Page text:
Monday, September 19, 2022

Pamela Franklin Reveals the Third Secret and Takes on Miss Brodie

Actress Pamela Franklin.
With the exception of Hayley Mills, Pamela Franklin may have had the best 1960s career of any young actor. She started the decade with a spellbinding performance in The Innocents (1961). She sparkled in the offbeat Disney film A Tiger Walks (1964) and Hammer's underrated suspense film The Nanny (1965). However, Pamela Franklin's best performances were reserved for the unusual thriller The Third Secret (1964) and the Maggie Smith classic The Prime of Miss Jean Brodie (1969).

The Third Secret opens with the apparent suicide of renowned British psychoanalyst Dr. Leo Whitset. It's an unexpected event that shakes American journalist Alex Stedman (Stephen Boyd), one of Whitset's patients, who is convinced that the doctor wouldn't take his own life. When Whitset's teenage daughter, Catherine (Pamela Franklin), seeks out Alex, she expresses the same doubts. The two eventually team up to find Whitset's murderer, focusing their investigation on three patients: an art gallery owner (Richard Attenborough), a secretary (Diane Cilento), and a barrister (Jack Hawkins).

Pamela Franklin and Stephen Boyd.
The core of The Third Secret is the somewhat disturbing relationship between Alex and Catherine. At times, it projects a father-daughter vibe, but then it lapses into an uncomfortably adult-like friendship between a 33-year-old man and a fourteen-year-old girl. It's no wonder that Catherine's uncle assumes the worst when he finds the two of them alone in Catherine's bedroom in her empty home.

As she did in The Innocents, Pamela Franklin gives a remarkable performance as a youth who behaves well beyond her years. She keeps The Third Secret afloat as it rambles occasionally towards its surprisingly satisfactory conclusion. Incidentally, the first secret is what we don't tell other people and the second secret is what we don't tell ourselves. And the third secret is....well, I'm not telling (a good print of the movie is currently on YouTube).

Four years after The Third Secret, Pamela Franklin played one of the "Brodie Girls" in The Prime of Miss Jean Brodie, which was written by Jay Presson Allen (Marnie) and based on the 1961 novel by Muriel Spark. 

Maggie Smith as Miss Brodie.
Maggie Smith stars as the title character, a forceful teacher at a girls' boarding school in Edinburgh in the 1930s. Popular with her students and armed with tenure, Miss Brodie defies the school's headmistress and teaches whatever she wants (e.g., she sings the praises of Mussolini and Franco). Miss Brodie enters into a relationship with the school's conservative choir teacher (Gordon Jackson), but still harbors passionate feelings toward the married art teacher (with whom she had a brief fling).

As the years go by, Sandy (Pamela Franklin), one of Miss Brodie's favored students, becomes disillusioned toward her mentor. She becomes the art teacher's mistress, but breaks it off after learning he is still infatuated with Miss Brodie. Following the death of a fellow student, Sandy decides that Miss Brodie has become a dangerous influence and takes matters into her own hands.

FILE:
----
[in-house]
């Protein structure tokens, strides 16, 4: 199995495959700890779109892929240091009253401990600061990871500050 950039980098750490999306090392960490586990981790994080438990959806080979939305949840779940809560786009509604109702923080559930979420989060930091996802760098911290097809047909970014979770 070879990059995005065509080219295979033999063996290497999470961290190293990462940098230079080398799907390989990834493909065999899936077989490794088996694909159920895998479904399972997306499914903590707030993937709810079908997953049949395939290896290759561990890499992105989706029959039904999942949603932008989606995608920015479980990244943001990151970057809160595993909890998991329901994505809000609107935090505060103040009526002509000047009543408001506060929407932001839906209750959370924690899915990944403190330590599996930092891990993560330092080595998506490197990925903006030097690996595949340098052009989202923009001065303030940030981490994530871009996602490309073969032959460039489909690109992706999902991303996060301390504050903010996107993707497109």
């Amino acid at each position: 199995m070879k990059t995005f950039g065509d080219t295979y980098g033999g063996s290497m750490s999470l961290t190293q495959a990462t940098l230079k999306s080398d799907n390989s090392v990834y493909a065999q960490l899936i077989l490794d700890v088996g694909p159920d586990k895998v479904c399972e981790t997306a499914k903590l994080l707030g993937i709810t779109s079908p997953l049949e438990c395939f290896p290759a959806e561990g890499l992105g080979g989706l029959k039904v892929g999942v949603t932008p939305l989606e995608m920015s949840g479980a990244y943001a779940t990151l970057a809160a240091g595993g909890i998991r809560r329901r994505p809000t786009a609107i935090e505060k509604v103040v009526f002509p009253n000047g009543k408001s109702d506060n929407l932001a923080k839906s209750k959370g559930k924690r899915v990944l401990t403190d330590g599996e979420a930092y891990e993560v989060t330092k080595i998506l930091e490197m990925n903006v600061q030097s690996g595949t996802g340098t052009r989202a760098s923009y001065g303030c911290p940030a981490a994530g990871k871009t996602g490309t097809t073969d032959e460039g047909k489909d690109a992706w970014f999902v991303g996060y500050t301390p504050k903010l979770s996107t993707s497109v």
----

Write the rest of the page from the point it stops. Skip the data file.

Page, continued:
Pamela Franklin as Sandy.
The Prime of Miss Jean Brodie is Maggie Smith's movie and her tour-de-force performance earned her both Oscar and BAFTA best actress awards. However, Pamela Franklin holds her own in the climatic confrontation between Miss Brodie and Sandy. She earned a BAFTA supporting actress nomination, but lost to her co-star Celia Johnson, who played the schools' headmistress. (For the record, Rod McKuen's song "Jean" was also Oscar-nominated; the singer Oliver's cover of it reached #3 on the Billboard Hot 100 later in 1969.)

Pamela Franklin's career stalled unexpectedly in the 1970s after a move to the U.S. She appeared in a Green Acres episode that served as a failed backdoor pilot for a sitcom called Pam. She was a frequent guest star in TV shows like Cannon, Medical Center, and Fantasy Island. She occasionally starred in movies, with The Legend of Hell House probably being her best film during this period. Pamela Franklin retired from acting in 1981 at the age of 31.

5 comments:

John Fitzpatrick said...

I had never heard of "The Third Secret" until somebody recently praised the music of the neglected composer Richard Arnell. It turns out to be a very interesting movie with really superb cast and photography. Franklin shines here. It's a remarkable transition for her. In "The Innocents" her performance is essentially a creation of the director. She wasn't even told what the story was about. In "Jean Brodie" she gives a remarkable adult performance and goes toe to toe with Maggie Smith at her most flamboyant. So "Third Secret" must have been a transitional role. She's asked to play her own age (14) but with feelings far beyond her experience. I wonder how much they confided in the chaperoned child performer on the set

Mike Doran said...

My understanding was that Pamela Franklin's retirement from acting was roughly coincident with her marriage to character actor Harvey Jason in 1980.
This union is now apparently in its 52nd year (2 children), so we may assume that it has gone well ...

Mike Doran said...

Correction: 42nd year.

Mike Doran said...

Corrected Corection:
Marriage was in 1970, so it is 52 years after all.
Anyway, many happy returns ...

John Fitzpatrick said...

Last theatrical movie credit "The Food of the Gods" (1976), Got tired of "scream queen" horror roles. She did TV "guest star" bits until 1981. Did a nice commentary on the "Jean Brodie" DVD.